Manhattan CB 6 Backs East River Greenway Connector on 37th Street

Compromise: Image: DOT
The East River Greenway, on the other side of FDR Drive to the right, will have a safer connection to the First and Second Avenue bike lanes after DOT moved parking zones closer to a condominium tower. Image: DOT [PDF]
It’s going to become safer and easier to access the East River Greenway, thanks to a vote last night by Manhattan Community Board 6. In a surprisingly drama-free meeting, the board backed the recommendation of DOT and its own transportation committee for a two-way bike path on a single block of 37th Street, connecting the greenway to First Avenue.

The plan had been modified slightly to accommodate the concerns of residents in the Horizon condominium tower, many of whom stormed CB meetings in June over concerns that the bike lane would block curbside car access to their building. Responding to their opposition, the board requested at its June meeting that DOT relocate the path to the south side of the street.

After that meeting, Council Member Dan Garodnick hosted a tour of the site. According to board members, DOT said a southerly alignment would force cyclists to cross two legs of intersections at the FDR Drive service road and First Avenue and put cyclists in the path of turning drivers, posing an unnecessary traffic safety risk. Despite this, many Horizon residents stood firm in their opposition to the plan.

The current legal route to the greenway puts cyclists on a dangerous section of the FDR Drive service road. “There is no good way to get into Glick Park,” said greenway advocate Scott Baker. “The legal way is actually the most dangerous way.” Last night, Transportation Alternatives volunteer Albert Ahronheim presented a petition signed by 353 people in support of a northern alignment for the bikeway. The signatures were gathered over two recent weekends from people en route to and from Glick Park and the greenway at 37th Street.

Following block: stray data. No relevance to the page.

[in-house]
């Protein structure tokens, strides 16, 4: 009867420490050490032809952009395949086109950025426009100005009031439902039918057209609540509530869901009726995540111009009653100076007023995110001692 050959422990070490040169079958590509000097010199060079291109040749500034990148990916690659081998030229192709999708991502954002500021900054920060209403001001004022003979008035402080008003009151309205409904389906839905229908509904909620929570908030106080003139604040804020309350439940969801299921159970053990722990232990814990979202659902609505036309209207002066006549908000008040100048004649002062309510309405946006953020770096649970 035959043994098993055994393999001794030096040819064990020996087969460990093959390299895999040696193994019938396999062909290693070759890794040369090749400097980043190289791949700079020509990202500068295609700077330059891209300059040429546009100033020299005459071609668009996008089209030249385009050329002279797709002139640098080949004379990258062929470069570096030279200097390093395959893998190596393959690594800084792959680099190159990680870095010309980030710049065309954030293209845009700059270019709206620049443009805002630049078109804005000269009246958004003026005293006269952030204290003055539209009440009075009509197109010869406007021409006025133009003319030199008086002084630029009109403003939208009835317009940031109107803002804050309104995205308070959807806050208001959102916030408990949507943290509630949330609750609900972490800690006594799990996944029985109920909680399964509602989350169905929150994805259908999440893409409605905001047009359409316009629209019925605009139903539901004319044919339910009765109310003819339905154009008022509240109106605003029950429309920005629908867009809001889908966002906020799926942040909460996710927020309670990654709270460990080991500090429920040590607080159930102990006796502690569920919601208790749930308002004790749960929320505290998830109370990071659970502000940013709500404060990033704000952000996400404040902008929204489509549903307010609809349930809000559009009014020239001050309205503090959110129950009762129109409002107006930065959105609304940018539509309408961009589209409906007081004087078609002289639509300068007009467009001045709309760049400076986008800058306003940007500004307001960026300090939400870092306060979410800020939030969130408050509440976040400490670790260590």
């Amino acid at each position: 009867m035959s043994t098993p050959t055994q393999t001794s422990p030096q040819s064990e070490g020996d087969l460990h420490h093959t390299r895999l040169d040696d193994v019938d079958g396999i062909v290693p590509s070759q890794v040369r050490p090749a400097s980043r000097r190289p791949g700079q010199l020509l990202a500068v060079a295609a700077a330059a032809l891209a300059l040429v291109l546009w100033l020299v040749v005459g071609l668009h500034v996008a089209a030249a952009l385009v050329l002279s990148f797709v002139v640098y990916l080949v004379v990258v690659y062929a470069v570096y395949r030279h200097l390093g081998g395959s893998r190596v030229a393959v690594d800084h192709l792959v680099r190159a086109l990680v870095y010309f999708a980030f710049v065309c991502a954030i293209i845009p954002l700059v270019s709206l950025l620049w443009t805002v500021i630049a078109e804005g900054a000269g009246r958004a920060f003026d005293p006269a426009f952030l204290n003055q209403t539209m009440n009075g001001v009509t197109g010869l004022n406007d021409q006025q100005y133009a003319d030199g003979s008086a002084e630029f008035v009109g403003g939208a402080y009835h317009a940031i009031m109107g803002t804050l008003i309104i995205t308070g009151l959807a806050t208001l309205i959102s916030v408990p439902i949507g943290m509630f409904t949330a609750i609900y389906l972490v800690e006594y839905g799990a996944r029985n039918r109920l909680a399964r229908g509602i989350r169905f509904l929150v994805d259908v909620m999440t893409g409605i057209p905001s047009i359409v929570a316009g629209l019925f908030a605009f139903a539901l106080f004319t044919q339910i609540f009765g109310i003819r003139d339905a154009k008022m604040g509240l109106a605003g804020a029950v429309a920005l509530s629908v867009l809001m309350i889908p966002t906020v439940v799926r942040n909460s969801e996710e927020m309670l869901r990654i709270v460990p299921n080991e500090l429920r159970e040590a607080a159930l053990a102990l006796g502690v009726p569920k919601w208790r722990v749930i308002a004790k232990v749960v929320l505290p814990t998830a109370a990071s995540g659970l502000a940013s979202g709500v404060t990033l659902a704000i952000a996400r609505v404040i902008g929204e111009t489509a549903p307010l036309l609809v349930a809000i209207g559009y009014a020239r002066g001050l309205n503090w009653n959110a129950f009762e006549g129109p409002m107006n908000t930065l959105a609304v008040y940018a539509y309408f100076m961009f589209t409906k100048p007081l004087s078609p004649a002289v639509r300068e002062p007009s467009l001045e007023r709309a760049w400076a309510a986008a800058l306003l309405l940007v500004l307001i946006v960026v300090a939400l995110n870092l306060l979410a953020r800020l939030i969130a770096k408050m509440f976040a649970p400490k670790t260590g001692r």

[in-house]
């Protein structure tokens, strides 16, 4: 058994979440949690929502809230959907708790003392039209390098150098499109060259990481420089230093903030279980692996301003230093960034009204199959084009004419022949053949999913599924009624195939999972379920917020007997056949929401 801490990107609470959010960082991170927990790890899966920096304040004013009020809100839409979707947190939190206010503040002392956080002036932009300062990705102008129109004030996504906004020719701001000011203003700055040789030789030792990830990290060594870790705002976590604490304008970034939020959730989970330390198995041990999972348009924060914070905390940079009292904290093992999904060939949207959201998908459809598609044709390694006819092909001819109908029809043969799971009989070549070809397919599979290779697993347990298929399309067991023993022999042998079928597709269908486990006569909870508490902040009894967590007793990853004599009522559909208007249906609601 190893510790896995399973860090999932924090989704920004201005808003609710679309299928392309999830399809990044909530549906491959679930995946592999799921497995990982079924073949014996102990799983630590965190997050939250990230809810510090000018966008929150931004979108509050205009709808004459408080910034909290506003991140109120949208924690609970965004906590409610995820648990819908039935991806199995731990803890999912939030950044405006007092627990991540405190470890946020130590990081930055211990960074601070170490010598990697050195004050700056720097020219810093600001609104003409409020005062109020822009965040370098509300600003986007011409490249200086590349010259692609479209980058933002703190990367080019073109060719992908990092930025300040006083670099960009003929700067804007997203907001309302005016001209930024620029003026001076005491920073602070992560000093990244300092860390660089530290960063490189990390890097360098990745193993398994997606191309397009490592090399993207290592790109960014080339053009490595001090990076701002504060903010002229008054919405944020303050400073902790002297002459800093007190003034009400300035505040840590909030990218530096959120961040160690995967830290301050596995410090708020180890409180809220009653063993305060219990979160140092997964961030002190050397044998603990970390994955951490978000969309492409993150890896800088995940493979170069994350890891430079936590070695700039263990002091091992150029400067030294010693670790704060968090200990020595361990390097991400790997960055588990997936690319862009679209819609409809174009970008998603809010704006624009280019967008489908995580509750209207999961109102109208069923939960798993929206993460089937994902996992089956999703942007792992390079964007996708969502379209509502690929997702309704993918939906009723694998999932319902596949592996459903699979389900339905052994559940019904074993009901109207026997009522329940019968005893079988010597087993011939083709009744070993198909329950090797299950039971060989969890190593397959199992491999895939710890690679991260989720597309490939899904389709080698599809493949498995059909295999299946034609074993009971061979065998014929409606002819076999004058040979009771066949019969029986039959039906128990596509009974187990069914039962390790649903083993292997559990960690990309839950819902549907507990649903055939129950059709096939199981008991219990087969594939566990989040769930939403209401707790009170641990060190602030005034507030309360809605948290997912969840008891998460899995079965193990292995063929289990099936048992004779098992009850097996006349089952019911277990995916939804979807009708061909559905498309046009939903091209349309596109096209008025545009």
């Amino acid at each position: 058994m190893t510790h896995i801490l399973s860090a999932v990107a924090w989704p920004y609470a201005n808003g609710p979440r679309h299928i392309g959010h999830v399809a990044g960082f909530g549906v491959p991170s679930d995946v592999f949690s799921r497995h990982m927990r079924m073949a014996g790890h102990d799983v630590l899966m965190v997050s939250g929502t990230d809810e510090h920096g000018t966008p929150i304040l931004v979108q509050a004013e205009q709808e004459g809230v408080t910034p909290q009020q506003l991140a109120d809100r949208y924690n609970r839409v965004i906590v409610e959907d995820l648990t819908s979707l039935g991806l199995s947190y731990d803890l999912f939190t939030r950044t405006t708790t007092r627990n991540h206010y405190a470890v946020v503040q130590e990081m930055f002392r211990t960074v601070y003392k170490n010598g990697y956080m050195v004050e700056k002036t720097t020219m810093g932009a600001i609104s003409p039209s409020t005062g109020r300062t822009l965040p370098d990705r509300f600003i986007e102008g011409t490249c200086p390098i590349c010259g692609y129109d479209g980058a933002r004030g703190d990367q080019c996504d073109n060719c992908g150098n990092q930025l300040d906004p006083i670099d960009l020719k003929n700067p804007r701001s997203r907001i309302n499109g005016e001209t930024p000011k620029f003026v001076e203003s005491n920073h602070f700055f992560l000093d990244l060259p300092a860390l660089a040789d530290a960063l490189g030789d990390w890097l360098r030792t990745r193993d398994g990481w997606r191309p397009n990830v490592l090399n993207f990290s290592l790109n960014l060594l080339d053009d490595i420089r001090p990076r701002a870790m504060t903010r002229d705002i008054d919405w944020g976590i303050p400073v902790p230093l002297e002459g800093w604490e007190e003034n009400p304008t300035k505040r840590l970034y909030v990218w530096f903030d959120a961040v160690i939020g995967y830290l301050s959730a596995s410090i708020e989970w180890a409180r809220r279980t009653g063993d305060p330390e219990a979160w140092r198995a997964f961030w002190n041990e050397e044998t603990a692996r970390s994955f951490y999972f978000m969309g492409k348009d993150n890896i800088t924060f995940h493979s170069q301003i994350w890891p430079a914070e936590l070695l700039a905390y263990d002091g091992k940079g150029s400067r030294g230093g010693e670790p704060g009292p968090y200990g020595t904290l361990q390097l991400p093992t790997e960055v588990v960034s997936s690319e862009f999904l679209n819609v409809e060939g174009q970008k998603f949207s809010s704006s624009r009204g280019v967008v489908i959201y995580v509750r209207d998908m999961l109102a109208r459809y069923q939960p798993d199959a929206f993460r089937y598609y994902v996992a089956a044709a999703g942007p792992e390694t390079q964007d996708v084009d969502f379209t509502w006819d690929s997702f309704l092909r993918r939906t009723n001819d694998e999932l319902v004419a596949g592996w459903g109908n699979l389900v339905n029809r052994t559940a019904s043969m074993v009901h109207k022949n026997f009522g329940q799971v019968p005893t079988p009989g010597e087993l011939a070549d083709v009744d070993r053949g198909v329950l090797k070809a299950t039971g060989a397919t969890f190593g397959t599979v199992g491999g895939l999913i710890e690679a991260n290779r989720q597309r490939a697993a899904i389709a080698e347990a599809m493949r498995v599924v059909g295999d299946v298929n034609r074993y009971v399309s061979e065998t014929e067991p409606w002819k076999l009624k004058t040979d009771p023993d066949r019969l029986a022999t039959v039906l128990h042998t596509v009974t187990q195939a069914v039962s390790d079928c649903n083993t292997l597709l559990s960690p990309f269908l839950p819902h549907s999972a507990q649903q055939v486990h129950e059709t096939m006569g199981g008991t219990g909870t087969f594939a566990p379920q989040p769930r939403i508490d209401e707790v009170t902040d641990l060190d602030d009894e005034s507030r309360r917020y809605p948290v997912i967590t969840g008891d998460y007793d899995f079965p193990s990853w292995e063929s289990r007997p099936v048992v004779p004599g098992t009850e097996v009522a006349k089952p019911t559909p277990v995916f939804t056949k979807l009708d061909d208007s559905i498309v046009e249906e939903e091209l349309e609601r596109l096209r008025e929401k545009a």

DOT came back to the CB 6 transportation committee on Monday with a modified version of its original plan [PDF]. Now, parking and loading zones will be located on the north side of the street, next to the protected bike lane and closer to the condo entrance. The previous plan had parking only on the south side of the street. Flexible bollards will keep drivers from making wide turns across the bikeway at the FDR Drive service road.

The plan will also convert one block of the First Avenue bike lane, from 37th to 38th Streets, to two-way operation and add shared lane markings to 38th Street. These changes will guide greenway-bound cyclists from Second Avenue before they reach the busy Queens Midtown Tunnel entrance.

Despite outcry from a handful of condo residents unsatisfied with the compromise, on Monday the committee voted 7-4 to support the revised plan.

Anticipated opposition at last night’s general board meeting failed to materialize. During the public comment session, five people spoke in favor of the plan and no one spoke against it. The board passed a resolution on voice vote, with only a couple nay votes and one abstention [PDF].

“It seems that people were generally pleased with all the work that went into it,” said CB 6 district manager Dan Miner. “It was not a heavily disputed matter.”

This piece has been updated to include more detail on concerns about a southerly alignment.

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From sudden collapses to botched repairs, the current condition of the East River Greenway is a far cry from the vision of a continuous path on Manhattan’s eastern shore. While filling in the greenway’s gaps could take at least a decade, there are some small, short-term gains on the table. On Monday, Community Board 6’s transportation committee backed […]